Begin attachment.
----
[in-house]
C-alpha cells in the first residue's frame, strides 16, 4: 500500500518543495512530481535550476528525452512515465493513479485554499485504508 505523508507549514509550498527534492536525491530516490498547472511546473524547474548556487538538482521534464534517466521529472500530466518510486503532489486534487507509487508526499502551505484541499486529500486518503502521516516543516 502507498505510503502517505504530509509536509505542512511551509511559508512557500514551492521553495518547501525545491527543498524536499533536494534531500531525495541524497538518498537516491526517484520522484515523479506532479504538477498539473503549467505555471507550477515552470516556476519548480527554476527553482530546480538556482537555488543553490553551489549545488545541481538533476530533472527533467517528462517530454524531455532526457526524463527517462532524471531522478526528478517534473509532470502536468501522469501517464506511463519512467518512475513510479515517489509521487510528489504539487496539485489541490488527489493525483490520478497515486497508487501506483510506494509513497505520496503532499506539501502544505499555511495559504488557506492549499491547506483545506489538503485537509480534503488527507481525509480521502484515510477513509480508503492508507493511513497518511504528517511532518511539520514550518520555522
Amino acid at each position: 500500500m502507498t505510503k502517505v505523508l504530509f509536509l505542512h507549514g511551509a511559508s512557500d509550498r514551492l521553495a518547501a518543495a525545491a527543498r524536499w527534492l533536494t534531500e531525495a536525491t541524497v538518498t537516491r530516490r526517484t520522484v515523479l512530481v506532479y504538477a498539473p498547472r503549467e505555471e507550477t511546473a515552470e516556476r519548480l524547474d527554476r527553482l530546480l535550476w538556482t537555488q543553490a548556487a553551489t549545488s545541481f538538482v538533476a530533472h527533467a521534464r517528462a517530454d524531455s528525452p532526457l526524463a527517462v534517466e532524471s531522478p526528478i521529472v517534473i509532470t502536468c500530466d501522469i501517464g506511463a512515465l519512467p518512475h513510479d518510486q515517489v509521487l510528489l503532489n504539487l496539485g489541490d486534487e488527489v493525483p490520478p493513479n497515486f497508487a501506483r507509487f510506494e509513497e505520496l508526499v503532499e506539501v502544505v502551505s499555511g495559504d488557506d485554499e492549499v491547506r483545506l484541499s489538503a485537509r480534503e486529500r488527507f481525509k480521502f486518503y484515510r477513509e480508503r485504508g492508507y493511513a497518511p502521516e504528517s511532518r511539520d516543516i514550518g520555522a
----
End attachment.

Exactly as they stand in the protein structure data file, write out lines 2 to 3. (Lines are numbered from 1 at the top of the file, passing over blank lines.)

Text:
C-alpha cells in the first residue's frame, strides 16, 4: 500500500518543495512530481535550476528525452512515465493513479485554499485504508 505523508507549514509550498527534492536525491530516490498547472511546473524547474548556487538538482521534464534517466521529472500530466518510486503532489486534487507509487508526499502551505484541499486529500486518503502521516516543516 502507498505510503502517505504530509509536509505542512511551509511559508512557500514551492521553495518547501525545491527543498524536499533536494534531500531525495541524497538518498537516491526517484520522484515523479506532479504538477498539473503549467505555471507550477515552470516556476519548480527554476527553482530546480538556482537555488543553490553551489549545488545541481538533476530533472527533467517528462517530454524531455532526457526524463527517462532524471531522478526528478517534473509532470502536468501522469501517464506511463519512467518512475513510479515517489509521487510528489504539487496539485489541490488527489493525483490520478497515486497508487501506483510506494509513497505520496503532499506539501502544505499555511495559504488557506492549499491547506483545506489538503485537509480534503488527507481525509480521502484515510477513509480508503492508507493511513497518511504528517511532518511539520514550518520555522
Amino acid at each position: 500500500m502507498t505510503k502517505v505523508l504530509f509536509l505542512h507549514g511551509a511559508s512557500d509550498r514551492l521553495a518547501a518543495a525545491a527543498r524536499w527534492l533536494t534531500e531525495a536525491t541524497v538518498t537516491r530516490r526517484t520522484v515523479l512530481v506532479y504538477a498539473p498547472r503549467e505555471e507550477t511546473a515552470e516556476r519548480l524547474d527554476r527553482l530546480l535550476w538556482t537555488q543553490a548556487a553551489t549545488s545541481f538538482v538533476a530533472h527533467a521534464r517528462a517530454d524531455s528525452p532526457l526524463a527517462v534517466e532524471s531522478p526528478i521529472v517534473i509532470t502536468c500530466d501522469i501517464g506511463a512515465l519512467p518512475h513510479d518510486q515517489v509521487l510528489l503532489n504539487l496539485g489541490d486534487e488527489v493525483p490520478p493513479n497515486f497508487a501506483r507509487f510506494e509513497e505520496l508526499v503532499e506539501v502544505v502551505s499555511g495559504d488557506d485554499e492549499v491547506r483545506l484541499s489538503a485537509r480534503e486529500r488527507f481525509k480521502f486518503y484515510r477513509e480508503r485504508g492508507y493511513a497518511p502521516e504528517s511532518r511539520d516543516i514550518g520555522a